Family Matters

Should Prenatal Care Be Extended to Dads?

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Perhaps it’s because mom has the burgeoning belly, but dads have largely been left out of prenatal care. That could be damaging to the family’s health, contends research in a recent issue of the Journal of Advanced Nursing.

Stressed-out, anxious pregnant women who don’t receive adequate support are linked to less-than-ideal infant health outcomes. The role fathers-to-be play hasn’t been studied nearly as much, but because pregnant women rely on them for support and care, researcher ManSoo Yu says it stands to reason that inattentive expectant fathers may also contribute to poorer infant health.

“When people hear about a pregnancy, they automatically think about women and the baby,” says Yu, an assistant professor in the Public Health Program and the School of Social Work at the University of Missouri. “It’s never about men.”

Yu, the study’s lead author, analyzed 66 low-income Missouri couples, examining how stress and social support impacted men and women differently. To get a better hold on the emotions of both men and women during pregnancy, he administered the Prenatal Psychosocial Profile (PPP) to 132 expectant mothers and fathers. The PPP is typically given only to pregnant women to assess stress, self-esteem and how supportive they feel their partners are.

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When confronted with pregnancy-related issues — things like bodily changes and wondering how life will change post-baby — Yu found that men respond in much the same way they do when dealing with financial stressors, while women view them as emotional stressors.

“Men are thinking about how they are going to support their new family,” says Yu. “They are trying to understand the role of the father and consider how they will parent.”

While expectant mothers concentrate on the prenatal period, men tend to focus on the future, fretting about how they’re going to afford diapers and child care. It’s an important distinction and one that should be pointed out to doctors, nurses, midwives and social workers who take care of pregnant women, says Yu.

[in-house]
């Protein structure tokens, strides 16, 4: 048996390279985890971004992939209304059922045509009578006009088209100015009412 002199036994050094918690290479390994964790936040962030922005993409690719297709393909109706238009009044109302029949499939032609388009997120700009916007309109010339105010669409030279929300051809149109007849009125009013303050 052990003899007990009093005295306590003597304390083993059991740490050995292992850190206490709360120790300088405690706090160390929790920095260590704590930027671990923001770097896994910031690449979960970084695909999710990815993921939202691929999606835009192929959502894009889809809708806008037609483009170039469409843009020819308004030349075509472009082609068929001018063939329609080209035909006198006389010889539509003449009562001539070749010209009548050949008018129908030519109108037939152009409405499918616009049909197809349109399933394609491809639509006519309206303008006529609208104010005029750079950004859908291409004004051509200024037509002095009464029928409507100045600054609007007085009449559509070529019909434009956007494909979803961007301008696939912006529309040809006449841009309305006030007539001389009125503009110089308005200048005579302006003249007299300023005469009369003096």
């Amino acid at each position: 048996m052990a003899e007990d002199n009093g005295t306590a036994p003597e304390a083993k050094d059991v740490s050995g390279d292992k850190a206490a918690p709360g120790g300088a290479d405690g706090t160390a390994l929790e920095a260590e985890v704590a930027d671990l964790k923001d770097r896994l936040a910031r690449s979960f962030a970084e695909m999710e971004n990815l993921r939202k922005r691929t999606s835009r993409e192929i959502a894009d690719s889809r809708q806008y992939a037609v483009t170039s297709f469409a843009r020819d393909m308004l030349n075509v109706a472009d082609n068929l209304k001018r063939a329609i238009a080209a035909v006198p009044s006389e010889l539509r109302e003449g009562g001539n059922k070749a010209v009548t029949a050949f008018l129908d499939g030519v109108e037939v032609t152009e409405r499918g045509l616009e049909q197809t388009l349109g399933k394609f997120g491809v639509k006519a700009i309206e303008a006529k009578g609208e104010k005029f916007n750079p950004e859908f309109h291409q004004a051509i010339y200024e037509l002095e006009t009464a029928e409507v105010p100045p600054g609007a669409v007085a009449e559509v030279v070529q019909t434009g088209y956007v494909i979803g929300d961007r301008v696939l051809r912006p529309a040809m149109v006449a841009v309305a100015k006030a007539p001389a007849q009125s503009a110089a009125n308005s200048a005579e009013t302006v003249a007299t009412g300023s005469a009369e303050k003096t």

Whether or how the psychological well-being of men is associated with better pregnancy outcomes isn’t clear, but Yu intends to investigate the association, suggesting that to start men should be more involved in prenatal doctor visits. Practitioners should engage them in caring for their partner during pregnancy and help men prepare for life after baby; men can be offered resources that educate about substance abuse, for example, and help them manage stress and boost their communication skills.

“We have to provide prenatal care for fathers,” says Yu. “Expectant fathers deserve attention and support as well.”

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Data from the research also revealed that men and women doled out support in different ways. Women gave their partners emotional support while men offered tangible support, helping with specific tasks.

If nothing else, that’s encouraging news in light of a recent survey by ForbesWoman and the pregnancy website TheBump.com, which came down hard on dads for not helping out more at home. Sure, women want to feel supported and understood, but what they really want is help with household chores and with the kids.

Well, sort of. The surveyed women complained about their partners not pitching in enough, yet many expressed reluctance to let their partners take over tasks. So it’s a step in the right direction that the dads-to-be in Yu’s study conveyed support by actually taking on domestic duties. Now it’s up to mothers to ease up on trying to be Supermom.

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